HEAR MY SAD STORY: The True Tales That Inspired Stagolee, John Henry, and Other Traditional American Folksongs
Cornell University Press 978-0-5017-0002-6
In 1966 Phil Ochs remarked, “Before the days of television and mass media, the folksinger was a traveling newspaper spreading tales through music…. Every newspaper headline is a potential song.” Long before and after Ochs made that remark, commentators referenced folk music as “musical newspapers.” For every song that springs from a writer’s fertile imagination, there is at least one inspired by real-life events and commemorated in ballads, broadsides, song-poems, slogans, and twice-told tales. Those events are the subject of a new book by Cornell history professor emeritus Richard Polenberg, who adds a twist: the ways in which folk songs “improve” upon reality and help construct legends that may or may not be close to what actually happened.
Polenberg begins with the news – the real-life Lee Shelton (“Stack Lee”), Naomi (“Omie”) Wise, Morris Slater (“Railroad Bill”), and other such characters – and links what history says of these individuals to the songs and legends they inspired. Legends are not the same as myths; they occupy a middle position on a scale with verifiable history at one pole and belief-based mythology at the other. Often, the legends become so well known, though, that a work such as Polenberg’s is necessary to replant the tales in factual soil. Sometimes legends match up pretty well, like Vernon Dalhart’s famed “Wreck of the Old 97,” which some scholars call the first true country music recording; other times great liberties are taken – some of the musical tales of John Hardy, for instance, could be viewed as driving with an expired poetic license. But whether the songs hew close to the truth or spin yarns of gossamer-style veracity, Ochs was right: those songs became traveling newspapers. In essence, they helped write history as it is perceived, whether it actually happened that way or not. Folk music has been an important factor in how legends emerge, spread, and ingrain themselves in American culture.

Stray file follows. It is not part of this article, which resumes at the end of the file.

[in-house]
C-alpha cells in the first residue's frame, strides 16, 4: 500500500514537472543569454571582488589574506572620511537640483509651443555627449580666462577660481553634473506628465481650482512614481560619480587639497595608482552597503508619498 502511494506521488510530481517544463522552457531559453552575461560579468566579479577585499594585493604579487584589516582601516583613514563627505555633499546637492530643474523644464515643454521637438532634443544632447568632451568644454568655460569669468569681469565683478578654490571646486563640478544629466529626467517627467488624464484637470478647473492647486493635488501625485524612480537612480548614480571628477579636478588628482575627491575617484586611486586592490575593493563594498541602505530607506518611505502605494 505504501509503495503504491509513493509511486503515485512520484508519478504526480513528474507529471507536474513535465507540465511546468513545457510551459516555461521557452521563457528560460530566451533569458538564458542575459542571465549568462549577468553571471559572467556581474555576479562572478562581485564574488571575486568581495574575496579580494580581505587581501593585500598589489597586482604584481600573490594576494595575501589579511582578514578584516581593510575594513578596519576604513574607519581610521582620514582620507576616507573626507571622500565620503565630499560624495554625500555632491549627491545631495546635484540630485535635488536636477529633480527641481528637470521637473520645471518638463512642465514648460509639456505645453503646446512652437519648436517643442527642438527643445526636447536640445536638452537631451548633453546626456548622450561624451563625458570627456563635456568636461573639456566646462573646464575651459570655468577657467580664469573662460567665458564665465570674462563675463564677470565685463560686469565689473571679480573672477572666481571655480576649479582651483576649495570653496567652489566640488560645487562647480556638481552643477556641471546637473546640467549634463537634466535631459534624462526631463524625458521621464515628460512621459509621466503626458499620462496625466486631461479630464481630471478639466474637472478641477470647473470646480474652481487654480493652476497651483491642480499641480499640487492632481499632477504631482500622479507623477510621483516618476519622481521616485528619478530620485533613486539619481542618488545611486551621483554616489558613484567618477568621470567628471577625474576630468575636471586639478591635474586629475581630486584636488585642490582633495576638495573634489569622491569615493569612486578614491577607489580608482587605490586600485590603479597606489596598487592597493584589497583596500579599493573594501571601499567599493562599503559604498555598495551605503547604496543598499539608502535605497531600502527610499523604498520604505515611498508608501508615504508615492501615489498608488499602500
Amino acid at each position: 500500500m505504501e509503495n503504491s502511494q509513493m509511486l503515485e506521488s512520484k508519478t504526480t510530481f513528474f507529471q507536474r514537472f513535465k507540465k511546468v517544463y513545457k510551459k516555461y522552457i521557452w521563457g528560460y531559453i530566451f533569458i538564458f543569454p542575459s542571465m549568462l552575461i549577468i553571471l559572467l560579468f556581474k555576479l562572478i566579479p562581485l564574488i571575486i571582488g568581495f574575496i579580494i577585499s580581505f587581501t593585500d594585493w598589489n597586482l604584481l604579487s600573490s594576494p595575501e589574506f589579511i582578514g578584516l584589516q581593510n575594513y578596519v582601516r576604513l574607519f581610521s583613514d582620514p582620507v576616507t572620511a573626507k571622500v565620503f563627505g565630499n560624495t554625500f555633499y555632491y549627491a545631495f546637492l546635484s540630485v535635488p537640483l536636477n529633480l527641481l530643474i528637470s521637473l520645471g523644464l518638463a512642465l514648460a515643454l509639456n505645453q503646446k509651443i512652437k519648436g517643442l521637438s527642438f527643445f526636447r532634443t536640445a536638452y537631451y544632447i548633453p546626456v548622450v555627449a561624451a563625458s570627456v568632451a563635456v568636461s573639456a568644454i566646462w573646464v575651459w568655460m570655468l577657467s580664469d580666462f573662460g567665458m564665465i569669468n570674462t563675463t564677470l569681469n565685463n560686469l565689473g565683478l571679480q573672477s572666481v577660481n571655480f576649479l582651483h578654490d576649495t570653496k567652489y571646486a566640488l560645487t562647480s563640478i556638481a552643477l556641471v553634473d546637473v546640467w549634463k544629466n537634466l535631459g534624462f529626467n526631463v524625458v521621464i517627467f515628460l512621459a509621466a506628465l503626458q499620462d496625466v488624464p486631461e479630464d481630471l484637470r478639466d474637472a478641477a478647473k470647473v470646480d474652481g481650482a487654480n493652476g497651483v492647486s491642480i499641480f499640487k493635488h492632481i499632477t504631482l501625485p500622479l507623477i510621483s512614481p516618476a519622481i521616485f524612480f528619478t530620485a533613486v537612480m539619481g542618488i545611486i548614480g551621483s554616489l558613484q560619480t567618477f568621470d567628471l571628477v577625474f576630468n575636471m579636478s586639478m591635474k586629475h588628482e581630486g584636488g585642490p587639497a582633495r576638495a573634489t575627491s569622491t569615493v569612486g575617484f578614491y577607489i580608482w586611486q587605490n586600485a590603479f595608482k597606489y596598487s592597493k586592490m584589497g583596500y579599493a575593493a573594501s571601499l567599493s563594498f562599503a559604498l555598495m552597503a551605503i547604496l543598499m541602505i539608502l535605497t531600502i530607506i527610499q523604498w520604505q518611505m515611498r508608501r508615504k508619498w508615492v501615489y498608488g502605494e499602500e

Hear My Sad Song consists of twenty-one mini narratives that focus on individuals, four that deal with occupations (cotton mill workers, chain gangs, miners, and New Orleans prostitutes), and two that probe disasters (the Titanic and the boll weevil infestation of the 1920s). Folk songs share an affinity with the tabloid press in the sense that neither can resist a good murder, hence sixteen of Polenberg’s chapters deal with sensational homicide cases, sanguinary rogues, and those who may or may not have been killers (like Joe Hill and Sacco and Vanzetti). He bookends his chapters with a prologue and epilogue that use cowboy poet/songwriter Frank Maynard (“The Dying Cowboy”) as his foil.
Polenberg loves folk music, but the book focuses more on history. If you do the math, you can see he’s bitten off quite a lot for 304 pages. Each of the 27 chapters is self-contained, hence Hear My Sad Story is actually a series of short stories (8 to 11 pages) only loosely built around his musings on Maynard. It’s the kind of book that’s best read one tale at a time, preferably with a soundtrack cued. The short chapters tend to be heavy on names, investigations, and court proceedings, with music appearing as annotation rather than discussed in great depth. In my view, the book could benefit from saving material not specifically focused on individuals for a second volume. Pruning a few chapters would have provided more space to tell stories in greater and more leisurely detail, a tact that would improve the book’s flow – in essence, more narrative and less chronicling. Most of this book is illuminating, though there are parts that don’t tell us much. We don’t know, for example, if “House of the Rising Sun” had anything at all to do with New Orleans’ Storyville red light district, thus Polenberg’s chapter, though fascinating, tells us little about the song. On a personal note, I’m more skeptical of Joe Hill’s innocence than Polenberg, yet way more convinced of the validity of Scott Nelson’s research into John Henry.
Book critiques have a way, though, of reflecting a reviewer’s biases just as the book reflects those of the author. If you’re a longtime folk music fan, you may already know the stories behind individuals like Casey Jones or Tom Dula/Dooley. It’s important, though, that longtime fans place themselves in the position of younger folks for whom the history/music/legend nexus is a recent revelation. Polenberg’s book is fine reading on its own, but it might prove invaluable in the classroom. Check back with me; I’ll be test-driving it in my spring seminar on American folk legends.
— Rob Weir